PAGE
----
This is what it looks like when legacy incumbents scramble to catch up to innovative companies that disrupt their industry. That’s Tesla in this case. And I’ll point out that Tesla is on track to generate free cash flow this year despite the COVID-19 pandemic and factory shutdowns.
I remember when critics said Tesla was doomed to go bankrupt, especially after the legacy automakers started producing electric vehicles. Don’t look now, but the reverse is much closer to the truth.
If Ford and Volkswagen can find a way to commercialize Argo’s technology quickly, they might stand a chance in the autonomous driving space. But they’re up against steep odds. As we know, Tesla is on track to launch fully autonomous cars by the end of this year.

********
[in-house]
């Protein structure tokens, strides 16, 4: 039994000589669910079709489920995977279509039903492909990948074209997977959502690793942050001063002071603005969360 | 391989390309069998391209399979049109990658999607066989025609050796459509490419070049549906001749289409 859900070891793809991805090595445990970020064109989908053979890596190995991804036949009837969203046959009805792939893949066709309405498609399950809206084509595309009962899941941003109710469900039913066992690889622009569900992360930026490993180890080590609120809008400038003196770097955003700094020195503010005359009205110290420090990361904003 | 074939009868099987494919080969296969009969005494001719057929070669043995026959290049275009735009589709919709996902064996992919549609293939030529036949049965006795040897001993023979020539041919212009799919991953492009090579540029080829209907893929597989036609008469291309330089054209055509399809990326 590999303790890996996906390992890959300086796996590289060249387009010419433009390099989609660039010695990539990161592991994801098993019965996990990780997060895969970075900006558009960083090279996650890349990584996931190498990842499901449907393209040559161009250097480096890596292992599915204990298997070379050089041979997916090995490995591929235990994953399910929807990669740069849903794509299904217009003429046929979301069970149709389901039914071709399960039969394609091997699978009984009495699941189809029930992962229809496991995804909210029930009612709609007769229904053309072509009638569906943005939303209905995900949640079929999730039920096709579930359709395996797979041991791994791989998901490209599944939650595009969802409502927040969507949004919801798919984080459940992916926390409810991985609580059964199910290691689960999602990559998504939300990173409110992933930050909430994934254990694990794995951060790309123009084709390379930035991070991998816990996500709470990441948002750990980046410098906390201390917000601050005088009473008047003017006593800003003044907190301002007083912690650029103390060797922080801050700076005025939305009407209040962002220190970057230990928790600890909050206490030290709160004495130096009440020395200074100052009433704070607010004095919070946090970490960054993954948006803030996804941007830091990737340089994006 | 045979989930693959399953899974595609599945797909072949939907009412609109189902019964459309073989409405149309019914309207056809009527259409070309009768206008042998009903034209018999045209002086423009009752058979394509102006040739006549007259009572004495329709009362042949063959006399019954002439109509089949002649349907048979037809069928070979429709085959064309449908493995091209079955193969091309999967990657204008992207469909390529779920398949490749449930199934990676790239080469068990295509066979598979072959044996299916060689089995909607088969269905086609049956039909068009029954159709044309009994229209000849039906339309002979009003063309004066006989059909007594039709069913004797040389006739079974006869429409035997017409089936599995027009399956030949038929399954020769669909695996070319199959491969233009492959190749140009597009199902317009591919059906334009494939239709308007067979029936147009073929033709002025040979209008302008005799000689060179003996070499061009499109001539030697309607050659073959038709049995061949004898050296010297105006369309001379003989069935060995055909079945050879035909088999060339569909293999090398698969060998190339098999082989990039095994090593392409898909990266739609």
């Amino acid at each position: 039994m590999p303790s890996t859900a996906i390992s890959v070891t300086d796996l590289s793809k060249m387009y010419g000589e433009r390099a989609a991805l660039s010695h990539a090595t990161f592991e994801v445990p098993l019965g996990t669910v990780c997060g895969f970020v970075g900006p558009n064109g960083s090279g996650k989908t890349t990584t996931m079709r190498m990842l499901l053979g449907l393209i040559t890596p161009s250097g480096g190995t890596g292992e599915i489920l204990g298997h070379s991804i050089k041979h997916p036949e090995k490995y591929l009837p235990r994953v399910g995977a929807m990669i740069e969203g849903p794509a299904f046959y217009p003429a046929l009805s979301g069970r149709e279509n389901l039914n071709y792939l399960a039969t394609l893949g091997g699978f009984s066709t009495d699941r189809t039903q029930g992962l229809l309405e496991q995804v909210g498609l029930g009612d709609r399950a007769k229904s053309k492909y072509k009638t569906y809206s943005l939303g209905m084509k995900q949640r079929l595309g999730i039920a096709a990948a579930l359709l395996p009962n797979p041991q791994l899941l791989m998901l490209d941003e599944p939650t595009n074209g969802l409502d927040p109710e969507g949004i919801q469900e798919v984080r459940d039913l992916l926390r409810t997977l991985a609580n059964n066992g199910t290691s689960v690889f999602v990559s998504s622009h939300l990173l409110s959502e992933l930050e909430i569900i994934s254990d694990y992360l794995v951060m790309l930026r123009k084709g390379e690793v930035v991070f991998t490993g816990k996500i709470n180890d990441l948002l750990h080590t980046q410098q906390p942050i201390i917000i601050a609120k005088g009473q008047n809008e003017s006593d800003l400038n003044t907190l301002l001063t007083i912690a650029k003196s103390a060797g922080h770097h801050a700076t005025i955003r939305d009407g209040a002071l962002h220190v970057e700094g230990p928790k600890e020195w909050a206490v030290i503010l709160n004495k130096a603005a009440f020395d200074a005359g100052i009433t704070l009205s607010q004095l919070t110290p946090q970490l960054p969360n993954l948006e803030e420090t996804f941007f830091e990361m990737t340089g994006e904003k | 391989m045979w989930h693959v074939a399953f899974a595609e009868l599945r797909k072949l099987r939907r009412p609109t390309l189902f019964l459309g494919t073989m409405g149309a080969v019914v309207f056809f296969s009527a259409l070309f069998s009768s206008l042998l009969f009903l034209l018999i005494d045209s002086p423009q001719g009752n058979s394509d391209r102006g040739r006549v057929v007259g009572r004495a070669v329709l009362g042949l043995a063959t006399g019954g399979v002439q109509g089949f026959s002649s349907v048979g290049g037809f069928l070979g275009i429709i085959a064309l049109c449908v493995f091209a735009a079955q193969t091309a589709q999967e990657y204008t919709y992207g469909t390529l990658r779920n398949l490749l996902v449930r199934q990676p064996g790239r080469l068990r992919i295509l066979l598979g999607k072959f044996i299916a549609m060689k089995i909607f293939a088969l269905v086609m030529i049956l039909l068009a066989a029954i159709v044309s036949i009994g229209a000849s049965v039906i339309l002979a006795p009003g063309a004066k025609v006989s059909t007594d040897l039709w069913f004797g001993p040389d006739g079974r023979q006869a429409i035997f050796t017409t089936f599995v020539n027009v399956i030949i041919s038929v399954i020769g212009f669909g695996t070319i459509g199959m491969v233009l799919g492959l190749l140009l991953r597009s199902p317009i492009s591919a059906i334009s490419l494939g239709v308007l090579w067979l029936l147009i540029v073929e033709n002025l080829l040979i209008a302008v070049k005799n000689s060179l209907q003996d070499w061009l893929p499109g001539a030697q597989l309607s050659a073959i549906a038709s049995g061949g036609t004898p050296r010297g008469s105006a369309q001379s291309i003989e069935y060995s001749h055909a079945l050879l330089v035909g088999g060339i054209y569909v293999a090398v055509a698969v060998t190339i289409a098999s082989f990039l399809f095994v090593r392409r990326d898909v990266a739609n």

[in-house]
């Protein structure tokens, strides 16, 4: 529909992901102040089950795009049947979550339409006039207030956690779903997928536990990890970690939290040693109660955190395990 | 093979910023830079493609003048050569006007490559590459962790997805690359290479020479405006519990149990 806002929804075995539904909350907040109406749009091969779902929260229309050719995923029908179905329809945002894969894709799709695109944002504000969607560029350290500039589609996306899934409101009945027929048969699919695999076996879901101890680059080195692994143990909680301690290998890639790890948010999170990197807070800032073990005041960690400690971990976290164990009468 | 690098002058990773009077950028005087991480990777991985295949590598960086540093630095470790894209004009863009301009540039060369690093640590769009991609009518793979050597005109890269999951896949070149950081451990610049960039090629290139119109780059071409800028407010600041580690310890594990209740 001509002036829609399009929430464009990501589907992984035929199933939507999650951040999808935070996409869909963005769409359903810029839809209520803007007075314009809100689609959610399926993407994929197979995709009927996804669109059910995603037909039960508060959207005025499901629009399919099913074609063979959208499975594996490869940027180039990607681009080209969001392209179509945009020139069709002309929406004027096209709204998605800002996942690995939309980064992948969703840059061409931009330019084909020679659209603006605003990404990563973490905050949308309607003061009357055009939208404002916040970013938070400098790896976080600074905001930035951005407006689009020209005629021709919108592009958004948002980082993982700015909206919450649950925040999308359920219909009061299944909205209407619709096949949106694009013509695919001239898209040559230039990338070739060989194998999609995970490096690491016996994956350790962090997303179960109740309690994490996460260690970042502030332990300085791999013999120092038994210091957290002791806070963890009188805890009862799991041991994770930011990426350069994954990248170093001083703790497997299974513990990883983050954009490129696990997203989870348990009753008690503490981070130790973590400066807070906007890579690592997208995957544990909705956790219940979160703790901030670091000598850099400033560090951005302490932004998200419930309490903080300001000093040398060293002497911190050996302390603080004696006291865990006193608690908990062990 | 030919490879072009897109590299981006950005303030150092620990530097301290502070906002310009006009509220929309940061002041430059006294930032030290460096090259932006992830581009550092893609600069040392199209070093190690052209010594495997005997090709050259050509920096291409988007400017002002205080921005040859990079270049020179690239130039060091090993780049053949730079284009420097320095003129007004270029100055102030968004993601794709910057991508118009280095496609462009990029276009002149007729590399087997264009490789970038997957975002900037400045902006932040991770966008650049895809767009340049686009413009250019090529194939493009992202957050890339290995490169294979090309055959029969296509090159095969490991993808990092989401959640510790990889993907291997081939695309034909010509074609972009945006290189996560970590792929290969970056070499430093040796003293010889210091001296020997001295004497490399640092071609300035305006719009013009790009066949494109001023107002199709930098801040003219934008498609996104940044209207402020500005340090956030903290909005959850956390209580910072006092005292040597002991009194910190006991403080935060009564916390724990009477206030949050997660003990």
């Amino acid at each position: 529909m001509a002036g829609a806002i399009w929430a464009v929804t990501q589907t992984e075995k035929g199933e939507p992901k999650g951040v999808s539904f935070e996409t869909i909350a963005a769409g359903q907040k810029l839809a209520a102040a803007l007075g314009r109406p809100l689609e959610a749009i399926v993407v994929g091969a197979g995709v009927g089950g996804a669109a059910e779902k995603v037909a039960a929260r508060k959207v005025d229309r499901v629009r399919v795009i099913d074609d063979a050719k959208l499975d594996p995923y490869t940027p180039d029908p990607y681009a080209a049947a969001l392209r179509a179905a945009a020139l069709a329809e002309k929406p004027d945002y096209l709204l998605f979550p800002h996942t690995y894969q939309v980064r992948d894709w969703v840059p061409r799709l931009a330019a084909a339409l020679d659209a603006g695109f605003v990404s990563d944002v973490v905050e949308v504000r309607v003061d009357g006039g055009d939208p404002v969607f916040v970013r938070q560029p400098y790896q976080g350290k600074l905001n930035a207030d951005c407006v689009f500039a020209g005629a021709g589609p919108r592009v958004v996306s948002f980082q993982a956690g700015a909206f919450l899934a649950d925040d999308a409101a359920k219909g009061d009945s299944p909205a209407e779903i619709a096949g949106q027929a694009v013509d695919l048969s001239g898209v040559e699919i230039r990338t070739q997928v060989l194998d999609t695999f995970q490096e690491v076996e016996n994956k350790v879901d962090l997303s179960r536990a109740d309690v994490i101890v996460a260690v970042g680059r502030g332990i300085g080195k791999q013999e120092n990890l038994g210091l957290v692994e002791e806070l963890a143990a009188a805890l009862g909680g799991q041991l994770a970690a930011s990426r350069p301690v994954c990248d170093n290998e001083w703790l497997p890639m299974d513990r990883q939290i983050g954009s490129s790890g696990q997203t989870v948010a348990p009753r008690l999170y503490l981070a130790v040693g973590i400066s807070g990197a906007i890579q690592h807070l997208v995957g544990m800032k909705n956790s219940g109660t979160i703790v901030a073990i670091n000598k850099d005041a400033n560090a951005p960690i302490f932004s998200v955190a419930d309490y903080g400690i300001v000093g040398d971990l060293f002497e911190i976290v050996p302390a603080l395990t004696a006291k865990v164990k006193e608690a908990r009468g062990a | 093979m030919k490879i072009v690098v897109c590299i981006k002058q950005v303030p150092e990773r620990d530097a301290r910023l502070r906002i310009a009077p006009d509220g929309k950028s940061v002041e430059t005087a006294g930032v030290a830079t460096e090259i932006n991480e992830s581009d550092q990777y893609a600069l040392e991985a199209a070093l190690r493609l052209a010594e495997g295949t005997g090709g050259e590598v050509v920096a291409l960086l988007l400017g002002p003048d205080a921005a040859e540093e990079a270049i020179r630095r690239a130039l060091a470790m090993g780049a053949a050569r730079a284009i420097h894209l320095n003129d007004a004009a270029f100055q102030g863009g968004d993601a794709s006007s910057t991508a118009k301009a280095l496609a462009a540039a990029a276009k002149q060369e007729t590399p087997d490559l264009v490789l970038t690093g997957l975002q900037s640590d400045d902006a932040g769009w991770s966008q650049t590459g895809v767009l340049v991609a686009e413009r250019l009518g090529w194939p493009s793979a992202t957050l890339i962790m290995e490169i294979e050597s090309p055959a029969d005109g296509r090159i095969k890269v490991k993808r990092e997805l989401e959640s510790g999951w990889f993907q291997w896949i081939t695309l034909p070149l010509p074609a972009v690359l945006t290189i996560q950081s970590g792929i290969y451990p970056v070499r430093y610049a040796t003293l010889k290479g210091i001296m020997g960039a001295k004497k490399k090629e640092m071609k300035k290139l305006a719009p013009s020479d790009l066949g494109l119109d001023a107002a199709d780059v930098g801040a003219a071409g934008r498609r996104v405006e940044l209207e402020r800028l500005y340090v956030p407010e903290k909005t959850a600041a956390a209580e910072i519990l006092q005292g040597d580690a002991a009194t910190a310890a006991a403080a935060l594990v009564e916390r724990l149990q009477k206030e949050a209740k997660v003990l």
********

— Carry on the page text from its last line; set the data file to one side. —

The clock is ticking on these legacy automakers. We’ll see if they can rise to the occasion.
Brave just hit a new milestone…
Web browser company Brave just announced that it surpassed 15 million monthly active users.
That’s 50% more users than Brave reported when it rolled out the latest version of the browser last November.
We first talked about Brave back in April of last year. For the sake of newer readers, Brave is a privacy-focused web browser that shares its advertising revenues with users. Here’s how it works…
Brave’s browser comes with a built-in digital wallet for its native cryptocurrency, the Basic Attention Token (BAT). For users who opt-in to view ads, Brave will pay out up to 70% of its revenue by depositing BAT in their browser wallets.
From there, users can trade their BAT for other cryptocurrencies. Or they can convert it into bitcoins (BTC) or ether (ETH) and convert those into U.S. dollars or another fiat currency.
That’s right. Brave users literally get paid to view ads. Here’s what it looks like…
So Brave is picking up steam. And as a result, it is attracting a lot more advertisers.